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Europe hit by extreme cold causing floods in Germany and power cuts in Nordic countries


Thousands of people have been left without electricity in the Nordic countries as extreme cold hits the region and much of Western Europe, causing floods in France, Germany and the Netherlands.


Thousands of people in the Nordic countries remained without electricity on Thursday as gusty winds and snow wreaked havoc across the region, leaving many motorists stranded in their cars on dangerous and clogged highways.

Finland and Sweden recorded temperatures below -40 degrees Celsius earlier this week, the coldest of the winter, forcing school closures and causing travel disruptions.

In Arctic Sweden, around 4,000 homes remained in the dark on Thursday as temperatures dropped to -38 degrees Celsius, according to Swedish Public Radio.

The day before, the mercury had fallen to -43.6 degrees Celsius, the lowest January temperature recorded in Sweden for 25 years.

The municipality of Enontekio in Finnish Lapland, near the border with Norway and Sweden, recorded a record temperature of -42.5 degrees Celsius on Thursday.

Denmark and Norway, both hit by wind and snow, were also similarly affected. Hundreds of passengers aboard the ferry en route between Oslo and Copenhagen have finally arrived in the Danish capital after spending a night on board the vessel which remained stranded in the Øresund Strait due to the storm.

The extreme cold that has hit the Scandinavian region is part of a storm that has also hit Western Europe. Heavy rains have caused flooding in France, Germany and the Netherlands, adding to ongoing flooding in these regions over the past two weeks.

One death related to bad weather was reported in France. Several cities in northern France were submerged on Thursday after several days of rain. Government officials are scheduled to visit the area today.

In Germany, Chancellor Olaf Scholz said Thursday he plans to make his second visit this week to inspect a dam and sandbag filling plant in the eastern town of Sangerhausen.

Residents of Lithuania, Latvia and Estonia also felt bitter cold.

The cold wave from Siberia and the Arctic region has also spilled over into western Russia, with temperatures in Moscow and other areas plummeting to minus 30 degrees Celsius, well below the average temperature in early January.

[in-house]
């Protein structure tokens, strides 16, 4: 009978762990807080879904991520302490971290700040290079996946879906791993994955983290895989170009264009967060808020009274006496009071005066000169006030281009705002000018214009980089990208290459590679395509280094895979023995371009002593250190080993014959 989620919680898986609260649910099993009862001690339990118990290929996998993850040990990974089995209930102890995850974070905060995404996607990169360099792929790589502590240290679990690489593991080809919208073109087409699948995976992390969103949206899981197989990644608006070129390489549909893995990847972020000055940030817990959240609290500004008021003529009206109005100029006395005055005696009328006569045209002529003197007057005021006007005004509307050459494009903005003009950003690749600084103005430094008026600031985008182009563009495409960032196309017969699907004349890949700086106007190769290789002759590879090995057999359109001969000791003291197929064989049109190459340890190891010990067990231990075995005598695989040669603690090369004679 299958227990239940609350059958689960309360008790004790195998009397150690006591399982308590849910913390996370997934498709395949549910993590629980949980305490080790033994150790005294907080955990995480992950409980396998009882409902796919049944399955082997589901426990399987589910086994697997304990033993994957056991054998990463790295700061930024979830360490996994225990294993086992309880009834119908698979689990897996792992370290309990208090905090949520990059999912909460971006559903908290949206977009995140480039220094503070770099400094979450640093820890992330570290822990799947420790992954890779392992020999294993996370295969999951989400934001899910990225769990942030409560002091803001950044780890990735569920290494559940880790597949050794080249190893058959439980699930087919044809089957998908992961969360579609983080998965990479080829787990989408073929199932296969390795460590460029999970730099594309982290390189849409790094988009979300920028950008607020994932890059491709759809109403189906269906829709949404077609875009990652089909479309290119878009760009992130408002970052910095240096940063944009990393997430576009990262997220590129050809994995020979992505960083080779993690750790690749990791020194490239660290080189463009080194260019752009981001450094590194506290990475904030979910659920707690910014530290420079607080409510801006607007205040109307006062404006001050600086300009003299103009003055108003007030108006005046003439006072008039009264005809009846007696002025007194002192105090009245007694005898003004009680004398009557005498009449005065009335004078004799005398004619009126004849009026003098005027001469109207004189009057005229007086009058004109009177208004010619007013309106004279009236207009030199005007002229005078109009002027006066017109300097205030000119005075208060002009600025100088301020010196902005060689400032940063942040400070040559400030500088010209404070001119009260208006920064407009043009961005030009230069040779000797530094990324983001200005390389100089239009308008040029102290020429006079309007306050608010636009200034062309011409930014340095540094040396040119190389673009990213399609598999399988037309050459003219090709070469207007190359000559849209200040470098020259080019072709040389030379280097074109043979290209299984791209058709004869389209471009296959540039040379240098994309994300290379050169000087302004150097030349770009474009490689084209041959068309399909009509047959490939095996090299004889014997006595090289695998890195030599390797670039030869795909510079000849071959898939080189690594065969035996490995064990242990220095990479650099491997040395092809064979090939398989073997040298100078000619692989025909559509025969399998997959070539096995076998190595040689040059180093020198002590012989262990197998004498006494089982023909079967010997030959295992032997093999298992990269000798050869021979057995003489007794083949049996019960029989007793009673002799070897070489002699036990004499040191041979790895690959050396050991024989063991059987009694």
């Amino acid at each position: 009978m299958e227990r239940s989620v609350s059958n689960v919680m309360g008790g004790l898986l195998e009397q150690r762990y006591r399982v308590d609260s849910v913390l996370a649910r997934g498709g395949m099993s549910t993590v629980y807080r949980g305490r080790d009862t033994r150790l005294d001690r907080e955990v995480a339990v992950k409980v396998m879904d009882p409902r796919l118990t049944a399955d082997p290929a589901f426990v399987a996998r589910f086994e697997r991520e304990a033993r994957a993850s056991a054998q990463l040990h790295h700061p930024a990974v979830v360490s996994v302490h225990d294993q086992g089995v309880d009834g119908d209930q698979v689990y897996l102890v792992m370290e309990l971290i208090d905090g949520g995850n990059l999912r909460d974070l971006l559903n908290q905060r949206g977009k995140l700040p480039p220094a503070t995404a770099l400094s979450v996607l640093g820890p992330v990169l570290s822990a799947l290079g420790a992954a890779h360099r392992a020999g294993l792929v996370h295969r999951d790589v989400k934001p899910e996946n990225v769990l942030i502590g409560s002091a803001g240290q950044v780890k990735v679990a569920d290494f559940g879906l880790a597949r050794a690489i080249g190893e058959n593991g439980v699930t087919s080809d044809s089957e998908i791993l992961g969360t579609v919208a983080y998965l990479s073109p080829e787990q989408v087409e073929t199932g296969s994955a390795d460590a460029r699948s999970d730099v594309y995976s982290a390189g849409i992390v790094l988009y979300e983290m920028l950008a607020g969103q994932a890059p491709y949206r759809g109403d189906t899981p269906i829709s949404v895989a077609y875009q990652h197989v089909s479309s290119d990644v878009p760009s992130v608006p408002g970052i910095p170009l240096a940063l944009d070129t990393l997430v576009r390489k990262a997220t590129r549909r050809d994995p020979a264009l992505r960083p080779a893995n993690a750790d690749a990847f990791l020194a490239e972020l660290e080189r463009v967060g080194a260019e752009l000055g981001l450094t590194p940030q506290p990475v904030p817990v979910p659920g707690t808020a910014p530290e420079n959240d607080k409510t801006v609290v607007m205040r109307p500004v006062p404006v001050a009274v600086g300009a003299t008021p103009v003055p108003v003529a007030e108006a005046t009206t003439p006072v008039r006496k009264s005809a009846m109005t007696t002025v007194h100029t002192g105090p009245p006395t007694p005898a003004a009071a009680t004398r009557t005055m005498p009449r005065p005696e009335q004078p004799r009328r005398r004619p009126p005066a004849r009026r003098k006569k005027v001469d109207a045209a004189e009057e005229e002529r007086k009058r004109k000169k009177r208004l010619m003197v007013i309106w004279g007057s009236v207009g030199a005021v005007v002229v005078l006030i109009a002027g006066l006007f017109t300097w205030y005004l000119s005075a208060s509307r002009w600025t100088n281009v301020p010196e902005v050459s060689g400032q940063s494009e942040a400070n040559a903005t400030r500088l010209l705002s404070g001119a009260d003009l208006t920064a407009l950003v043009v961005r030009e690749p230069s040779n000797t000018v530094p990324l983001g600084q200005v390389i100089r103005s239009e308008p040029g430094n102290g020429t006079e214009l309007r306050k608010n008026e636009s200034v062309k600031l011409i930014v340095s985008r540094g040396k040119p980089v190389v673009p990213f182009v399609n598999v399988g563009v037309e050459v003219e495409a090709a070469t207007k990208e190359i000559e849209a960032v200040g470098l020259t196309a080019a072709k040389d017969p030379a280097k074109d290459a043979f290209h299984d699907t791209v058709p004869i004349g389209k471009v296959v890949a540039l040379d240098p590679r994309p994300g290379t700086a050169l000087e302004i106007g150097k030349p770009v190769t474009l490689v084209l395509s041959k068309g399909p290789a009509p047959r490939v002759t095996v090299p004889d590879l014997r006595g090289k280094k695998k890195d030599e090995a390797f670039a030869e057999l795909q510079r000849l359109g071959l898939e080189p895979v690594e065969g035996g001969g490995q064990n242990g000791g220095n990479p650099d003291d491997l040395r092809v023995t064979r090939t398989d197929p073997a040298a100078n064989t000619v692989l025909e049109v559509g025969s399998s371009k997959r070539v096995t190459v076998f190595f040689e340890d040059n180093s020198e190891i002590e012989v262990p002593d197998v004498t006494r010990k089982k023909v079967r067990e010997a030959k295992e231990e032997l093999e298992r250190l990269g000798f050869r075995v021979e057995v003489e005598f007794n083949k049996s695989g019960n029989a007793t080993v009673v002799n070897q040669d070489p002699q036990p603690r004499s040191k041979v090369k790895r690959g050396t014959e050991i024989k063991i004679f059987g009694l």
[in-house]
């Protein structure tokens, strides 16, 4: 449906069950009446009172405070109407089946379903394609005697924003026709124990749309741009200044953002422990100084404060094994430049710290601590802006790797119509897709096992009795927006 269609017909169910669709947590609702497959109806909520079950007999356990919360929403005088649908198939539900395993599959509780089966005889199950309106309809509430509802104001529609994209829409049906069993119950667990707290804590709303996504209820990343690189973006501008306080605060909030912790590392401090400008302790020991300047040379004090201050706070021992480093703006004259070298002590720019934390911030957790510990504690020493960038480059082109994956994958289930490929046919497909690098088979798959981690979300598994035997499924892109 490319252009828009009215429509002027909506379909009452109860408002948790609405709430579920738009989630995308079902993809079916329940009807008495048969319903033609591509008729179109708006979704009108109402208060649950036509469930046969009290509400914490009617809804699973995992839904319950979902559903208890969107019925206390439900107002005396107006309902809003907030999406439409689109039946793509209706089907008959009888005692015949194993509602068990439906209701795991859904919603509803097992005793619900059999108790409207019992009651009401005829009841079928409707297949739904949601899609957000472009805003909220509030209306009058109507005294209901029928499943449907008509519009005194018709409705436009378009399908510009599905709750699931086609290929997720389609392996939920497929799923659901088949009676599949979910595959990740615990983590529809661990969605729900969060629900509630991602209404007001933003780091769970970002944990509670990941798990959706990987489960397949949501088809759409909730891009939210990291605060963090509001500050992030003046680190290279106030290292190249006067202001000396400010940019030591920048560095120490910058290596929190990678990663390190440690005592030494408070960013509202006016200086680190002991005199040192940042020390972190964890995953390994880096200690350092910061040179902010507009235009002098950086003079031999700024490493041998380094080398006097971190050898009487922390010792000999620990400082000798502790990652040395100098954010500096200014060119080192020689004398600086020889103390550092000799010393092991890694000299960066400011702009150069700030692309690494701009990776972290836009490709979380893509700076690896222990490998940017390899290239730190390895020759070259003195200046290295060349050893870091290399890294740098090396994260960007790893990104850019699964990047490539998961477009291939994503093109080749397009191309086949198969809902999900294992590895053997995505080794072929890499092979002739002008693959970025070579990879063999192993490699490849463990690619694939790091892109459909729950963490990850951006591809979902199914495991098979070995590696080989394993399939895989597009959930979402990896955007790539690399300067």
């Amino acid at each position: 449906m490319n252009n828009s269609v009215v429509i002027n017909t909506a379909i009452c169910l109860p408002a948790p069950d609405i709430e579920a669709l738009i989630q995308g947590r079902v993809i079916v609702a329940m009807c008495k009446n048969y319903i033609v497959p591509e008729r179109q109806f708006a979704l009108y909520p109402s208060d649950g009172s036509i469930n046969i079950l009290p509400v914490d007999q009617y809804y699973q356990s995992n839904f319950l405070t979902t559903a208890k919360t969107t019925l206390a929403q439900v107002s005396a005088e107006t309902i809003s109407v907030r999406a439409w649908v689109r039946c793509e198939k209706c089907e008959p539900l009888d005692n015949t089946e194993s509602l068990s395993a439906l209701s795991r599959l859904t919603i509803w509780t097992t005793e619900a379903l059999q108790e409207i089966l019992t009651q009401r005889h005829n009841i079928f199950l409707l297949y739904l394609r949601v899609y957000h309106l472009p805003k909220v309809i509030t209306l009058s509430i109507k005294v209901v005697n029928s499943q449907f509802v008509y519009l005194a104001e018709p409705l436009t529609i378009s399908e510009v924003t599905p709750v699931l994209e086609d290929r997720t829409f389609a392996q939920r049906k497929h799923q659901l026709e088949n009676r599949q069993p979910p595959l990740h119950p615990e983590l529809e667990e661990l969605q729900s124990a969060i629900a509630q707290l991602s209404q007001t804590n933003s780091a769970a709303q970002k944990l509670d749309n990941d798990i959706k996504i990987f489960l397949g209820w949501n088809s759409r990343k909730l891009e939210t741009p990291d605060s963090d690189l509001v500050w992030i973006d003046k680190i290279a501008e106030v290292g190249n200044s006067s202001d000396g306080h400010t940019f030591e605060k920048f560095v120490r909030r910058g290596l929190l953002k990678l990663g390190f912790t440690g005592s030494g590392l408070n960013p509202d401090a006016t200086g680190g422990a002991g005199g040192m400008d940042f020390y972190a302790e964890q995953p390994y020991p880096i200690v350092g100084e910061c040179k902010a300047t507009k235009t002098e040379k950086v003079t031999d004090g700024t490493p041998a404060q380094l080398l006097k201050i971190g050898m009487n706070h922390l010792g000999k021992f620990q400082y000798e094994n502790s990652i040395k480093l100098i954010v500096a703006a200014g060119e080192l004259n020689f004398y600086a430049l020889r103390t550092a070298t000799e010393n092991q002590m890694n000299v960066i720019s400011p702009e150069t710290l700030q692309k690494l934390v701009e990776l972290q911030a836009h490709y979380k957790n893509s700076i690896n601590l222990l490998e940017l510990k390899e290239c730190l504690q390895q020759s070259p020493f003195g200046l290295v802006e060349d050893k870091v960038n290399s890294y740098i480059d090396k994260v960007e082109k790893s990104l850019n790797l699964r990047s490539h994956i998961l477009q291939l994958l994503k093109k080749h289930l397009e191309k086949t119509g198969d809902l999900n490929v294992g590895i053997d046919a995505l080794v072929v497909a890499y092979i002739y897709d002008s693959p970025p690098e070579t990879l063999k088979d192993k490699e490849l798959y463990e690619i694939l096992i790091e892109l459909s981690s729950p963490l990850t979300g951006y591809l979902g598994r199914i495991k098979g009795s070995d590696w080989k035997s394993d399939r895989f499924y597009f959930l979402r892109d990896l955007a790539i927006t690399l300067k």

Authorities in Moscow, St. Petersburg and other areas have issued orange weather alerts, warning residents of possible health risks.

Storms in England

Mild but wet and windy conditions prevailed further south, where a storm wreaked havoc in parts of Western Europe.

In Britain, a motorist died after a tree fell on his car in western England. Gloucestershire Police said the man died in the crash near the town of Kemble on Tuesday afternoon.

The storm, which was named Henk by the official weather services of Britain, Ireland and the Netherlands, caused power cuts, transport problems, property damage and disruption across the UK.

More than 300 flood warnings were issued across England and Wales on Wednesday, while 10,000 homes remained without electricity.

The UK’s rail network has been hit by flooding and power cuts, with many operators reporting ongoing problems for the commute to work on Wednesday morning.

The strongest storms in the UK were recorded on the Isle of Wight, just off the coast in southern England, where wind speeds reached 151 kilometers per hour.


In the Netherlands, police near the city of Eindhoven said strong winds may have played a role in the death of a 75-year-old man who fell from his bicycle Tuesday evening as strong winds lashed much of the country.

The water flowed into the already swollen Maas River near the city of Maastricht. As a precaution, the owners of several houseboats were evacuated.

In France, heavy rains have hit the northern regions of Pas-de-Calais and Nord since Sunday, forcing the evacuation of around 200 people and cutting electricity to 10,000 families, according to local authorities.

Hundreds of emergency workers from across France mobilized to rescue people from flooded homes and clear the streets, while reinforcements of personnel and equipment arrived from the already drenched Czech Republic, Slovakia and the Netherlands.

The national weather service maintained a flood and wind warning on Thursday in several regions of northern France and on the borders with Belgium, Luxembourg and Germany, with forecasts of further rain and winds of up to 100 km/h.


Parts of Germany are also grappling with flooding, which could be worsened by further rainfall in Lower Saxony, the worst-hit northwestern state.

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